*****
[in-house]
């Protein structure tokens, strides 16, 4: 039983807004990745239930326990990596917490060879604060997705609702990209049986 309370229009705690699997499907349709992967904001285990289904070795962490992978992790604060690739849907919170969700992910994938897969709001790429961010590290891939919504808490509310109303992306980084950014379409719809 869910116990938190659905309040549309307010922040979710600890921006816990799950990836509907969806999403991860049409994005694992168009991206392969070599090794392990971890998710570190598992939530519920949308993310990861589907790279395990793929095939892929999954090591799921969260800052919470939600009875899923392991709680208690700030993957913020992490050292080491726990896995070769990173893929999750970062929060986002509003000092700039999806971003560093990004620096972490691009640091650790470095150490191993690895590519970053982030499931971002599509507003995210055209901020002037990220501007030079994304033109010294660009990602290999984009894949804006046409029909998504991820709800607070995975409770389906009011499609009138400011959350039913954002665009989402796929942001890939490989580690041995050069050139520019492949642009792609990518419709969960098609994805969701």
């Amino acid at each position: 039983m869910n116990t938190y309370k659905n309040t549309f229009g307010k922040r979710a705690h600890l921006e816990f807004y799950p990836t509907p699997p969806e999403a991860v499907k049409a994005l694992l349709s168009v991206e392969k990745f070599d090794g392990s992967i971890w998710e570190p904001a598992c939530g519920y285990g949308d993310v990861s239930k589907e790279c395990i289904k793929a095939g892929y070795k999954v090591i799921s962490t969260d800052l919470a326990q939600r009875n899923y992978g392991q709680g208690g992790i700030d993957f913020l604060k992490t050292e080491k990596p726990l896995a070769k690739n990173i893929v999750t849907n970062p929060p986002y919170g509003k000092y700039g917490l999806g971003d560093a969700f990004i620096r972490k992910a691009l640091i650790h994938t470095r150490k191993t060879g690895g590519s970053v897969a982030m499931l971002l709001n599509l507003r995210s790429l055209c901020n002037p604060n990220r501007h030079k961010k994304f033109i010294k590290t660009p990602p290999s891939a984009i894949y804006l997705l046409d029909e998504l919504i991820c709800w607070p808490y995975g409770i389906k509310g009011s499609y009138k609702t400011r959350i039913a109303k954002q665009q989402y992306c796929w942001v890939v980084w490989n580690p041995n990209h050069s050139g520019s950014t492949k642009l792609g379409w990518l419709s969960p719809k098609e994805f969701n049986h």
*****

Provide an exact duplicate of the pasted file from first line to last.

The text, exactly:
[in-house]
């Protein structure tokens, strides 16, 4: 039983807004990745239930326990990596917490060879604060997705609702990209049986 309370229009705690699997499907349709992967904001285990289904070795962490992978992790604060690739849907919170969700992910994938897969709001790429961010590290891939919504808490509310109303992306980084950014379409719809 869910116990938190659905309040549309307010922040979710600890921006816990799950990836509907969806999403991860049409994005694992168009991206392969070599090794392990971890998710570190598992939530519920949308993310990861589907790279395990793929095939892929999954090591799921969260800052919470939600009875899923392991709680208690700030993957913020992490050292080491726990896995070769990173893929999750970062929060986002509003000092700039999806971003560093990004620096972490691009640091650790470095150490191993690895590519970053982030499931971002599509507003995210055209901020002037990220501007030079994304033109010294660009990602290999984009894949804006046409029909998504991820709800607070995975409770389906009011499609009138400011959350039913954002665009989402796929942001890939490989580690041995050069050139520019492949642009792609990518419709969960098609994805969701």
């Amino acid at each position: 039983m869910n116990t938190y309370k659905n309040t549309f229009g307010k922040r979710a705690h600890l921006e816990f807004y799950p990836t509907p699997p969806e999403a991860v499907k049409a994005l694992l349709s168009v991206e392969k990745f070599d090794g392990s992967i971890w998710e570190p904001a598992c939530g519920y285990g949308d993310v990861s239930k589907e790279c395990i289904k793929a095939g892929y070795k999954v090591i799921s962490t969260d800052l919470a326990q939600r009875n899923y992978g392991q709680g208690g992790i700030d993957f913020l604060k992490t050292e080491k990596p726990l896995a070769k690739n990173i893929v999750t849907n970062p929060p986002y919170g509003k000092y700039g917490l999806g971003d560093a969700f990004i620096r972490k992910a691009l640091i650790h994938t470095r150490k191993t060879g690895g590519s970053v897969a982030m499931l971002l709001n599509l507003r995210s790429l055209c901020n002037p604060n990220r501007h030079k961010k994304f033109i010294k590290t660009p990602p290999s891939a984009i894949y804006l997705l046409d029909e998504l919504i991820c709800w607070p808490y995975g409770i389906k509310g009011s499609y009138k609702t400011r959350i039913a109303k954002q665009q989402y992306c796929w942001v890939v980084w490989n580690p041995n990209h050069s050139g520019s950014t492949k642009l792609g379409w990518l419709s969960p719809k098609e994805f969701n049986h």